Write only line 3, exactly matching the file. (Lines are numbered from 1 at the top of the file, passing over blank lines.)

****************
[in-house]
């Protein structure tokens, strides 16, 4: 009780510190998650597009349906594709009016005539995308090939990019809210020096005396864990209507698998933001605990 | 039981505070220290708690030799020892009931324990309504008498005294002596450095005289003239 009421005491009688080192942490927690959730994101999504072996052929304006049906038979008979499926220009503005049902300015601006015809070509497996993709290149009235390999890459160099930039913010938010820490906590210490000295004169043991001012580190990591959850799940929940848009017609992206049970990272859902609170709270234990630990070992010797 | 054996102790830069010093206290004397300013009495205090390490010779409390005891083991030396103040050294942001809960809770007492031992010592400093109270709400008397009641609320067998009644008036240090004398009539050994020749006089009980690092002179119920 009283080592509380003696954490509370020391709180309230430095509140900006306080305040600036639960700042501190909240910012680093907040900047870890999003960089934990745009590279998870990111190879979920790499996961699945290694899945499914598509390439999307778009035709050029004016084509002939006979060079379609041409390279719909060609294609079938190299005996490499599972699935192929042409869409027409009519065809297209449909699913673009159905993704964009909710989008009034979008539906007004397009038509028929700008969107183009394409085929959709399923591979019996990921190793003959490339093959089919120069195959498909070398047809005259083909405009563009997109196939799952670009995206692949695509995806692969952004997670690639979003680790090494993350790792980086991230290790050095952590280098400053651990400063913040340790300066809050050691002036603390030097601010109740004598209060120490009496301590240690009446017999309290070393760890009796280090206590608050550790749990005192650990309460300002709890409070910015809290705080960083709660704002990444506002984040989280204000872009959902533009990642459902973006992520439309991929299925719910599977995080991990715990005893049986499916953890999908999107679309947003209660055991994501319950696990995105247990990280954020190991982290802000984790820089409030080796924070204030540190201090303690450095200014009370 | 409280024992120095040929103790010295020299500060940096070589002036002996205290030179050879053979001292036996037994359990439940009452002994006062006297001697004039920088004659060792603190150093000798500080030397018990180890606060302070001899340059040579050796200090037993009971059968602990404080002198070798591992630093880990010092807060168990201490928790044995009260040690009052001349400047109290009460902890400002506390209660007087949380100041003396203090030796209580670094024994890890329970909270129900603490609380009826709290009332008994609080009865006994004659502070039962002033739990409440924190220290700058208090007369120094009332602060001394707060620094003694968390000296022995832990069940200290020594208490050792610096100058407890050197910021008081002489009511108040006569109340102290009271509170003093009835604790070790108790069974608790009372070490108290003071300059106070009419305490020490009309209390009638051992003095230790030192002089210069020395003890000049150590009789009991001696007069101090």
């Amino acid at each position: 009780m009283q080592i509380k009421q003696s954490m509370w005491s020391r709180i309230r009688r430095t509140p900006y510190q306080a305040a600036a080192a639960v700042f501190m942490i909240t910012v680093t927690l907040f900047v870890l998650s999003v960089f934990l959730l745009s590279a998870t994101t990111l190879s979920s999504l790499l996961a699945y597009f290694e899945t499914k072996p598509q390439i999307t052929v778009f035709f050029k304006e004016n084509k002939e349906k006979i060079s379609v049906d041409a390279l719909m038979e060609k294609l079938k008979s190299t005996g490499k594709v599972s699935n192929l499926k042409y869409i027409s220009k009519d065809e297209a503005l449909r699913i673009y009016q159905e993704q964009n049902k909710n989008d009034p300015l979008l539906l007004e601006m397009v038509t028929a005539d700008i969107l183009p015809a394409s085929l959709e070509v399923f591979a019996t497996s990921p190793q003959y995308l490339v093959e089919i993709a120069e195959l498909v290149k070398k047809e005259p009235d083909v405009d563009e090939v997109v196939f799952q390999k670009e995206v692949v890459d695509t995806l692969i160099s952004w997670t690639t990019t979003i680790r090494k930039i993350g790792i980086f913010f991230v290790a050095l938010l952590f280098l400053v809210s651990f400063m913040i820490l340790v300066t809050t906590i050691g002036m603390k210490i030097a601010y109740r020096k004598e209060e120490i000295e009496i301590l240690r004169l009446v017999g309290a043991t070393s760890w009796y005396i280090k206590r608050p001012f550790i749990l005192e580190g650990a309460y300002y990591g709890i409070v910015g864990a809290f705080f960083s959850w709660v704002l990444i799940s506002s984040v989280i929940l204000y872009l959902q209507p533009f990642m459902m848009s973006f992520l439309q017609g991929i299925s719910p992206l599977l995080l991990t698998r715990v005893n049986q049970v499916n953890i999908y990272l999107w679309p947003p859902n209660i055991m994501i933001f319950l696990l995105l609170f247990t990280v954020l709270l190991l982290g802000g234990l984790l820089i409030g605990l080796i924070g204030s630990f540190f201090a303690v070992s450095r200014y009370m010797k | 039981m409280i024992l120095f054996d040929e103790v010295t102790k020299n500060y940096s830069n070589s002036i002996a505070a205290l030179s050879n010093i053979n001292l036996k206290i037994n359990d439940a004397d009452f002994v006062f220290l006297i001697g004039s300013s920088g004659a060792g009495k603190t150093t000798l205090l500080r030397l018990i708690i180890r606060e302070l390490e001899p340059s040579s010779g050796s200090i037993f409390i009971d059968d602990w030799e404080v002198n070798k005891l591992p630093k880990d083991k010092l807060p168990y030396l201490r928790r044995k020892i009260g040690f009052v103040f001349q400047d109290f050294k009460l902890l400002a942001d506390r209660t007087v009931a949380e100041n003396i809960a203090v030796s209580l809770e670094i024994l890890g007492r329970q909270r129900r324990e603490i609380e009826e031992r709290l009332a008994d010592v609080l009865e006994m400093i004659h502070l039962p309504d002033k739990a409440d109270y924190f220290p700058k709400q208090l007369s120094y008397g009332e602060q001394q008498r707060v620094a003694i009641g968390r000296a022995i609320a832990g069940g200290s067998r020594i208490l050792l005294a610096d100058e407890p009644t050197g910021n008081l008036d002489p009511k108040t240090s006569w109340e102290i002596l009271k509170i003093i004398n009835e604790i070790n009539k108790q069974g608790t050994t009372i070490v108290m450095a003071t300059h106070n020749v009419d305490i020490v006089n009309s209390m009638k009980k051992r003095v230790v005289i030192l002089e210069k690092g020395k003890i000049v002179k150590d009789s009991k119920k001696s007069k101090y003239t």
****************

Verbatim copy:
């Amino acid at each position: 009780m009283q080592i509380k009421q003696s954490m509370w005491s020391r709180i309230r009688r430095t509140p900006y510190q306080a305040a600036a080192a639960v700042f501190m942490i909240t910012v680093t927690l907040f900047v870890l998650s999003v960089f934990l959730l745009s590279a998870t994101t990111l190879s979920s999504l790499l996961a699945y597009f290694e899945t499914k072996p598509q390439i999307t052929v778009f035709f050029k304006e004016n084509k002939e349906k006979i060079s379609v049906d041409a390279l719909m038979e060609k294609l079938k008979s190299t005996g490499k594709v599972s699935n192929l499926k042409y869409i027409s220009k009519d065809e297209a503005l449909r699913i673009y009016q159905e993704q964009n049902k909710n989008d009034p300015l979008l539906l007004e601006m397009v038509t028929a005539d700008i969107l183009p015809a394409s085929l959709e070509v399923f591979a019996t497996s990921p190793q003959y995308l490339v093959e089919i993709a120069e195959l498909v290149k070398k047809e005259p009235d083909v405009d563009e090939v997109v196939f799952q390999k670009e995206v692949v890459d695509t995806l692969i160099s952004w997670t690639t990019t979003i680790r090494k930039i993350g790792i980086f913010f991230v290790a050095l938010l952590f280098l400053v809210s651990f400063m913040i820490l340790v300066t809050t906590i050691g002036m603390k210490i030097a601010y109740r020096k004598e209060e120490i000295e009496i301590l240690r004169l009446v017999g309290a043991t070393s760890w009796y005396i280090k206590r608050p001012f550790i749990l005192e580190g650990a309460y300002y990591g709890i409070v910015g864990a809290f705080f960083s959850w709660v704002l990444i799940s506002s984040v989280i929940l204000y872009l959902q209507p533009f990642m459902m848009s973006f992520l439309q017609g991929i299925s719910p992206l599977l995080l991990t698998r715990v005893n049986q049970v499916n953890i999908y990272l999107w679309p947003p859902n209660i055991m994501i933001f319950l696990l995105l609170f247990t990280v954020l709270l190991l982290g802000g234990l984790l820089i409030g605990l080796i924070g204030s630990f540190f201090a303690v070992s450095r200014y009370m010797k | 039981m409280i024992l120095f054996d040929e103790v010295t102790k020299n500060y940096s830069n070589s002036i002996a505070a205290l030179s050879n010093i053979n001292l036996k206290i037994n359990d439940a004397d009452f002994v006062f220290l006297i001697g004039s300013s920088g004659a060792g009495k603190t150093t000798l205090l500080r030397l018990i708690i180890r606060e302070l390490e001899p340059s040579s010779g050796s200090i037993f409390i009971d059968d602990w030799e404080v002198n070798k005891l591992p630093k880990d083991k010092l807060p168990y030396l201490r928790r044995k020892i009260g040690f009052v103040f001349q400047d109290f050294k009460l902890l400002a942001d506390r209660t007087v009931a949380e100041n003396i809960a203090v030796s209580l809770e670094i024994l890890g007492r329970q909270r129900r324990e603490i609380e009826e031992r709290l009332a008994d010592v609080l009865e006994m400093i004659h502070l039962p309504d002033k739990a409440d109270y924190f220290p700058k709400q208090l007369s120094y008397g009332e602060q001394q008498r707060v620094a003694i009641g968390r000296a022995i609320a832990g069940g200290s067998r020594i208490l050792l005294a610096d100058e407890p009644t050197g910021n008081l008036d002489p009511k108040t240090s006569w109340e102290i002596l009271k509170i003093i004398n009835e604790i070790n009539k108790q069974g608790t050994t009372i070490v108290m450095a003071t300059h106070n020749v009419d305490i020490v006089n009309s209390m009638k009980k051992r003095v230790v005289i030192l002089e210069k690092g020395k003890i000049v002179k150590d009789s009991k119920k001696s007069k101090y003239t």